UPDATE: Feb. 1, 2019: EEOC said that due to the partial lapse in appropriations, its EEO-1 portal opening has been postponed until early March 2019. The deadline to submit EEO-1 data will be extended until May 31, 2019. The agency said more details will be forthcoming on its EEO-1 website in the coming weeks.
- As the U.S. federal government shutdown reaches day 33, employment law experts are warning the upcoming deadline to submit this year's Employer Information Report EEO-1, also known as an EEO-1 report, may be delayed.
- Last year, the U.S. Equal Employment Opportunity Commission (EEOC) opened the EEO-1 electronic portal and filing process Jan. 24, 2018. The deadline to file 2017 EEO-1 reports was originally set for March 31, 2018, but was extended to June 1, 2018, mainly due to employer requests.
- Now, the EEOC employees in charge of updating and opening the EEO-1 portal are currently furloughed, according to Arthur Tacchino, chief innovation officer and principal at reporting and compliance firm SyncStream, who spoke with HR Dive. This could, in turn, push the 2019 filing deadline for 2018 EEO-1 reports — currently March 31 — back further, Tacchino said.
EEO-1 reporting has been a fixture of employment law for more than 50 years, but recent events have put a political spotlight on the relatively routine process. During the Obama administration, EEOC added compensation information reporting requirements to the EEO-1. The component, touted by supporters as a way to combat pay discrimination, was later blocked in 2017 by the Trump administration, which ordered a review and an immediate stay of the pay data collection aspect on EEO-1 forms.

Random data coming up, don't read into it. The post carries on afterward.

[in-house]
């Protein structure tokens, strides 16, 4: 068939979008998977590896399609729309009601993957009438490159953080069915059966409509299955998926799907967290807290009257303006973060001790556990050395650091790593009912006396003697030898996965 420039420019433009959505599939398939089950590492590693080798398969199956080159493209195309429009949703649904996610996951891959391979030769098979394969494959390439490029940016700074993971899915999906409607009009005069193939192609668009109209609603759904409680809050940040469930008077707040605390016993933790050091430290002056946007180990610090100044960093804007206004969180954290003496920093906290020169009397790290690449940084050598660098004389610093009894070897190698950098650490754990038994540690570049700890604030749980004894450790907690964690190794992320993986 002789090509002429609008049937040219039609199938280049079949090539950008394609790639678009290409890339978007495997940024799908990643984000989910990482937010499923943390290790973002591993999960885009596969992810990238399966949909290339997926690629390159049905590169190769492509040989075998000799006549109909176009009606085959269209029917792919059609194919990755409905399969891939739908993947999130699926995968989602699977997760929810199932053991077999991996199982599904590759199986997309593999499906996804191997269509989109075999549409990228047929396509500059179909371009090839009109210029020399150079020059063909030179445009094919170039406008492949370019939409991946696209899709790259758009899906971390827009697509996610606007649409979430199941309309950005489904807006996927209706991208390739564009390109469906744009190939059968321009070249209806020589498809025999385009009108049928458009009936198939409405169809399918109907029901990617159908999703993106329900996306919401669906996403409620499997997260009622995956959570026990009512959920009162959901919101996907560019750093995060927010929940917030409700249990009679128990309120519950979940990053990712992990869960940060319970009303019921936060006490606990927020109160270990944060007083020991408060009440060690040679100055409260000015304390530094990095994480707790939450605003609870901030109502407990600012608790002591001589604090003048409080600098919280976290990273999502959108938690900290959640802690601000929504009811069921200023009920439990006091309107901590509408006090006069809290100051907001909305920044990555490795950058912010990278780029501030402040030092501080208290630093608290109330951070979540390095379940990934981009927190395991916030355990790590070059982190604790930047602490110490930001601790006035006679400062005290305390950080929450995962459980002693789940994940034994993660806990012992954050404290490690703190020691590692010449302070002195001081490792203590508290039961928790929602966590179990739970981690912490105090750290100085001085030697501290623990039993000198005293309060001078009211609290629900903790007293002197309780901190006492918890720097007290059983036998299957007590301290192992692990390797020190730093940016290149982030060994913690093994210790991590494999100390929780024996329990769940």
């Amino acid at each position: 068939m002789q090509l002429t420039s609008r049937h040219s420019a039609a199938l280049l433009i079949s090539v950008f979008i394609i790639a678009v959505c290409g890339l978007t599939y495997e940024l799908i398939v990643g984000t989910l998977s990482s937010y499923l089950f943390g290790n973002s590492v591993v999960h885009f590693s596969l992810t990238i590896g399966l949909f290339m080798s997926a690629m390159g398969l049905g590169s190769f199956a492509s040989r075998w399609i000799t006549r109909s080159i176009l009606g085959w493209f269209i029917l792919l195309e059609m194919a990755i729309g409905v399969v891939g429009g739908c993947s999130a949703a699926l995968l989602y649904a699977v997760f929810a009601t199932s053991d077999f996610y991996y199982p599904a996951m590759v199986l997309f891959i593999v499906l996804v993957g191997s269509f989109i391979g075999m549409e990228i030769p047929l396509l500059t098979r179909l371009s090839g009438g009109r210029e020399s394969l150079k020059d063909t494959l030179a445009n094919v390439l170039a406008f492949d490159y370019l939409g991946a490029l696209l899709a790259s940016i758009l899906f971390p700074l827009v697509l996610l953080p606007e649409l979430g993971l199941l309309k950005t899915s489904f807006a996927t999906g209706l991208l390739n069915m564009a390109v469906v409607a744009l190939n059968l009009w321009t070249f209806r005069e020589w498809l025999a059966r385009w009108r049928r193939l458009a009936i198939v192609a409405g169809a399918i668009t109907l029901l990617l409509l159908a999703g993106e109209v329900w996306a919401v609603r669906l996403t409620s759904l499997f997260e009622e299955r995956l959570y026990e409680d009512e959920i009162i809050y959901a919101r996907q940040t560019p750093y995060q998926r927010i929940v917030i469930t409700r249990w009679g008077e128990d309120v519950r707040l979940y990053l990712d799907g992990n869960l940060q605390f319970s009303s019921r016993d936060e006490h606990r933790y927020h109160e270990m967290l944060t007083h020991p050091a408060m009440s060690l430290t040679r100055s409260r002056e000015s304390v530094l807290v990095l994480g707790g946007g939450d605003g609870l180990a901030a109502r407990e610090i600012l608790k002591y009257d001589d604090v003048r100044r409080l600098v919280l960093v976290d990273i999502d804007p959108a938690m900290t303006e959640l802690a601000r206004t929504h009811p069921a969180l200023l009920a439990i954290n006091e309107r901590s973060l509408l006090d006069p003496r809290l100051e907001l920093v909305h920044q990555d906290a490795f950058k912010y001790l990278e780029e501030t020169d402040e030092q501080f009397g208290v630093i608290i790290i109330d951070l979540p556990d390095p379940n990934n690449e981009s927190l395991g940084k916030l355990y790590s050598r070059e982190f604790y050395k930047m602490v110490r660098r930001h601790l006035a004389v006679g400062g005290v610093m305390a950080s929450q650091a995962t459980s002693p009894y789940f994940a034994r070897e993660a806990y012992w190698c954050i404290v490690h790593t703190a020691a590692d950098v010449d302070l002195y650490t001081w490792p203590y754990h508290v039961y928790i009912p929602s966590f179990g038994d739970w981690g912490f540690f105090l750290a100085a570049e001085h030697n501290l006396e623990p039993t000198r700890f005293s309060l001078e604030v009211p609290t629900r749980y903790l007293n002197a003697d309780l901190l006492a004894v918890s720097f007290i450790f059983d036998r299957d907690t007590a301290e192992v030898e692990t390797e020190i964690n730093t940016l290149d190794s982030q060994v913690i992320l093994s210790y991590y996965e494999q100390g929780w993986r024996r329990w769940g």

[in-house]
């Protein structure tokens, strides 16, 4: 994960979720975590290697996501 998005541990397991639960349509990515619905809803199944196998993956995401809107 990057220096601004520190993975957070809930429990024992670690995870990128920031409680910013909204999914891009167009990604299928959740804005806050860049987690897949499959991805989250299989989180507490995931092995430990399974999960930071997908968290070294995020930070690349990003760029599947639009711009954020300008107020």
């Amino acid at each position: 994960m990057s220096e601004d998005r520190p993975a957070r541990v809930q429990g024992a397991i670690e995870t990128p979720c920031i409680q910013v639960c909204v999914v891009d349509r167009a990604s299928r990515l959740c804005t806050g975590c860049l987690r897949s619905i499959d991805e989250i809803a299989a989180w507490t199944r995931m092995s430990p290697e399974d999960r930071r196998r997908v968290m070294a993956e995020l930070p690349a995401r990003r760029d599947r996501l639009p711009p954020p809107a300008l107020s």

Employee groups sued over the decision to abandon pay data reporting, but the 2018 process continued unabated. This doesn't preclude the possibility EEOC might revisit the issue, however, particularly since Janet Dhillon, President Donald Trump's nominee-in-waiting for Chair of the commission, promised to rework and replace pay data reporting requirements on the EEO-1 in a timely manner during a 2017 confirmation hearing.
Experts have previously advised HR departments that it may be a good idea to collect pay data as part of EEO-1 reporting regardless of what is mandated by EEOC. Having the info, according to attorneys at Epstein Becker Green, can set employers up to perform a larger pay audit. But employers must exercise caution; the information is sensitive and is not considered privileged, meaning it may be considered discoverable in the event the employer is sued.
Though the process for 2018 EEO-1 reporting may face delays, employers should continue their process as if there were no delay, Tacchino told HR Dive. "With so much uncertainty, it's better to be prepared to report by the current deadline even if it is extended, rather than be caught out of compliance in the event the deadline remains March 31," he said. "Whether the deadline remains the same or is extended employers should have everything they need to prepare their EEO-1 filings."